Gentle Parenting: What It Is, Techniques & Discipline
There's a lot of buzz about "gentle parenting" right now, but what exactly is this style of child-rearing?
Here, the creator of the concept breaks down gentle parenting, including what it is, the mindset that underpins it, some gentle parenting examples and what gentle parenting discipline looks like.
What is gentle parenting?
Psychologist and parenting expert Sarah Ockwell-Smith is credited with introducing the idea of gentle parenting to the world.
“Gentle parenting is rooted in deep respect for children,” she told HealthDay. “It focuses on building connection, having empathy for what children are feeling and mindful discipline, with a focus on teaching and guiding, and setting up age-appropriate boundaries and limits. In short, I describe it as ‘the way you wish your parents had treated you when you were a child.'"
One study published recently in the journal Frontiers in Psychology revealed that authoritative parenting, which focused on being sensitive to and respecting children's thoughts and feelings, was “positively associated with learning outcomes.”
Waterford.org and the Cleveland Clinic say that gentle parenting has four main components, which are meant to grow your children into compassionate, happy, independent and self-confidant adults:
- Understand your child
- Demonstrate empathy for them
- Give and receive respect
- Set healthy boundaries
Rather than being a system of punishment and rewards, gentle parenting shifts the focus to making children aware of their behaviors and how those behaviors impact others.
It also gives them the space and understanding to make better choices and demonstrates how healthy, trusting relationships are meant to work.
What is the gentle parenting style like?
“Gentle parenting looks different for every family because all parents and all children are completely unique. Perhaps the most important thing a parent can do if they want to follow gentle parenting is to learn about child development and neuroscience,” Ockwell-Smith noted.
“Understanding what children are capable of at any age helps parents to set age-appropriate expectations of their behavior and helps to discipline in a way that actually helps, not hinders,” she explained.
Waterford.org suggests several practices that can help you gently support your child as they learn:
- Give unconditional love that isn't just accomplishment-based
- Create a learning-centered environment that welcomes mistakes as opportunities to grow
- Remain positively focused
- Create goals that match your child's abilities
- Foster playtime, which helps your child learn to solve problems and regulate their emotions
- Encourage independence by presenting new activities they can try, encouraging them to do their best and letting them make decisions about what they like and don't like
Gentle parenting techniques
Cleveland Clinic pediatrician Dr. Karen Estrella said in a recent article that with gentle parenting, “the idea is to be more like a coach for your kid rather than a punisher.”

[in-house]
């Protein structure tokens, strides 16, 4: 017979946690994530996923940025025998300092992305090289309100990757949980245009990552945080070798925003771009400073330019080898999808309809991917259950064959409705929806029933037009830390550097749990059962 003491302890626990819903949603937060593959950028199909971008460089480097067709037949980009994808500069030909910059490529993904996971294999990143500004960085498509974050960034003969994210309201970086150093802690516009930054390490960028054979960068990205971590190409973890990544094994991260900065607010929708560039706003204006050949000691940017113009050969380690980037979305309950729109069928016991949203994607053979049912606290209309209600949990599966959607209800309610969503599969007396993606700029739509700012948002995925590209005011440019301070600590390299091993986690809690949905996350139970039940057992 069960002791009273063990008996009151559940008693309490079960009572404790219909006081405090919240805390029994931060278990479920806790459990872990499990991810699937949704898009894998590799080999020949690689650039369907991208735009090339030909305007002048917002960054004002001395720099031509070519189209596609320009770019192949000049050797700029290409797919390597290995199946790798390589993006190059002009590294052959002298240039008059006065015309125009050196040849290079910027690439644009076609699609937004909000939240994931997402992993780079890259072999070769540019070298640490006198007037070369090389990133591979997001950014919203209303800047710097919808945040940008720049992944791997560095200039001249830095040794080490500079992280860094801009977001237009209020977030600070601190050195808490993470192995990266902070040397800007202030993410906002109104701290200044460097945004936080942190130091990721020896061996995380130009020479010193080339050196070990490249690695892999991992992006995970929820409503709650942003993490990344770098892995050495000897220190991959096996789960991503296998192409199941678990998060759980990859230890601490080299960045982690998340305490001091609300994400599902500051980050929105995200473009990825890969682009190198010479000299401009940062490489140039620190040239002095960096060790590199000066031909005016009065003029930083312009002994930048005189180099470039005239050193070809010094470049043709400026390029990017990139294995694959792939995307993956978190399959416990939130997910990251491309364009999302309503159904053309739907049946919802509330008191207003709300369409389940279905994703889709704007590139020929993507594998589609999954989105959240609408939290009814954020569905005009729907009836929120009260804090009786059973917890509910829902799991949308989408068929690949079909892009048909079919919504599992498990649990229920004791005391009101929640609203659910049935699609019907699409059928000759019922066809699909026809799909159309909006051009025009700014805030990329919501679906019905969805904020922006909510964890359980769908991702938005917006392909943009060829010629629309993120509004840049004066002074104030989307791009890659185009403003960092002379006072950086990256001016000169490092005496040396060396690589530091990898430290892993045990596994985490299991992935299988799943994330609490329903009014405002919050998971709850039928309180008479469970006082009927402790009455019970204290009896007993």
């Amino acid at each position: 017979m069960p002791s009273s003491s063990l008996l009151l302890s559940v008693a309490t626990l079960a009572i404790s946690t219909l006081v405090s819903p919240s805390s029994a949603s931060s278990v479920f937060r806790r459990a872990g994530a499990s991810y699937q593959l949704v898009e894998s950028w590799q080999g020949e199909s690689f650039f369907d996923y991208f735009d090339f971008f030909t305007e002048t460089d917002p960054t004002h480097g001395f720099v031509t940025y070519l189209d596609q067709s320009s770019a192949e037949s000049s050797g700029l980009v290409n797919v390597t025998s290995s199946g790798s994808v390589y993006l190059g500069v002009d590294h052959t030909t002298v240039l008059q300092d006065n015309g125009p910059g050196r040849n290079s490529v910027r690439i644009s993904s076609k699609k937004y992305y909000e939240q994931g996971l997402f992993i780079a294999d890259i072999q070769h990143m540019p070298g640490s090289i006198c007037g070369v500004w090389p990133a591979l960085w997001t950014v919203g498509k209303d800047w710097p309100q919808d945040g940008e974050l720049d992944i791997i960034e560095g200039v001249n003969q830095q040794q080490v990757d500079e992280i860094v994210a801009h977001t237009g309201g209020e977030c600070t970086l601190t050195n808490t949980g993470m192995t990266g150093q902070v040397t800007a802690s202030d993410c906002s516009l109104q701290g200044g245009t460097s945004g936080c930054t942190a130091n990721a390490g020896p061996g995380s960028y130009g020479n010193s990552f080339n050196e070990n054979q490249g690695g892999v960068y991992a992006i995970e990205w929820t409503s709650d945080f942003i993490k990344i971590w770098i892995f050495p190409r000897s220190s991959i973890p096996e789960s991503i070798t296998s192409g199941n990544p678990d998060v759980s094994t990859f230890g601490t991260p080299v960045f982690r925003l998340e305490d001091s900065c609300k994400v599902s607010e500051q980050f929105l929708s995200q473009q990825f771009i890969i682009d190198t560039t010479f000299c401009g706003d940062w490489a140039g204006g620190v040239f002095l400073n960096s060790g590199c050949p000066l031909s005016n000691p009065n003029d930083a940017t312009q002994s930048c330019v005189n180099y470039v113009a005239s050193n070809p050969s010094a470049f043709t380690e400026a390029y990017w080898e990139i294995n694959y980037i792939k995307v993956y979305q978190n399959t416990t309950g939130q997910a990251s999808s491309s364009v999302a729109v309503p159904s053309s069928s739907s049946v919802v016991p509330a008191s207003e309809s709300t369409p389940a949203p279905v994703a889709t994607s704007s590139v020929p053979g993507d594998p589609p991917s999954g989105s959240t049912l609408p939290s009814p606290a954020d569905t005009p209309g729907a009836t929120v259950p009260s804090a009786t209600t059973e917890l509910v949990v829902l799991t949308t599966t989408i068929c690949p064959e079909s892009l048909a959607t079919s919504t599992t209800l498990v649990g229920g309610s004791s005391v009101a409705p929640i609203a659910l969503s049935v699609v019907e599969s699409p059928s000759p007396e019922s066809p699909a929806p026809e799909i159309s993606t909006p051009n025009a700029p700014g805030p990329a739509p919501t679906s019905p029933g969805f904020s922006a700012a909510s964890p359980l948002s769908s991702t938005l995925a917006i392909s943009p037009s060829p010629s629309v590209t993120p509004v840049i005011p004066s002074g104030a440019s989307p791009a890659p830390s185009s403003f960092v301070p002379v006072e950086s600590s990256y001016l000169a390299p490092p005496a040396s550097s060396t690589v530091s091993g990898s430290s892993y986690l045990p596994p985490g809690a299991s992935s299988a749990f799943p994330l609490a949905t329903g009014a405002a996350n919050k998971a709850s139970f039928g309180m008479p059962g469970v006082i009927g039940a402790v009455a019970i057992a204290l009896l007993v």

For instance, instead of yelling at your child to put on their shoes when they're having a temper tantrum, you can calmly look them in the eye and say, “I'm going to drop you off at school and then I'm going to work. We need to leave on time. I expect you to be ready with your shoes on at the door when I'm ready to leave. If you're not ready, then we'll both be late and I will feel angry. If I get angry, you will lose privileges.”
Ockwell-Smith emphasized that gentle parenting isn't a group of techniques but instead “a way of life…underpinned by parents who work hard to regulate their own emotions. It focuses on supporting children and working on your connection with them.”
“An example of this would be to understand that toddler tantrums are a normal side effect of toddler brain development,” she explained. “Toddlers who tantrum are not ‘being naughty' and therefore we wouldn't punish them by sending them to time out or similar. Instead, we would stop any dangerous behavior and stay with them and support them to regulate their emotions, something they can't do alone.”
Gentle parenting discipline
Gentle parenting focuses on positive discipline, according to Waterford.org.
The Positive Discipline Association states that this includes:
- Helping your child feel a sense of belonging
- Being kind, yet firm
- Teaching social skills like respect, communication, cooperation and problem-solving
- Considering your child's feelings, thoughts and understanding of self, to help them thrive
- Fostering self-empowerment and self-determination
Ockwell-Smith emphasized that understanding the pros and cons of how you were brought up, cared for and disciplined is also key.
“Gentle parenting means breaking generational cycles and parenting consciously, not just doing something because that's what would have been said or done to you if you had done the same thing as a child,” she said. “It is a complete shift in mindset.”
SOURCE: Sarah Ockwell-Smith, psychologist and parenting expert, London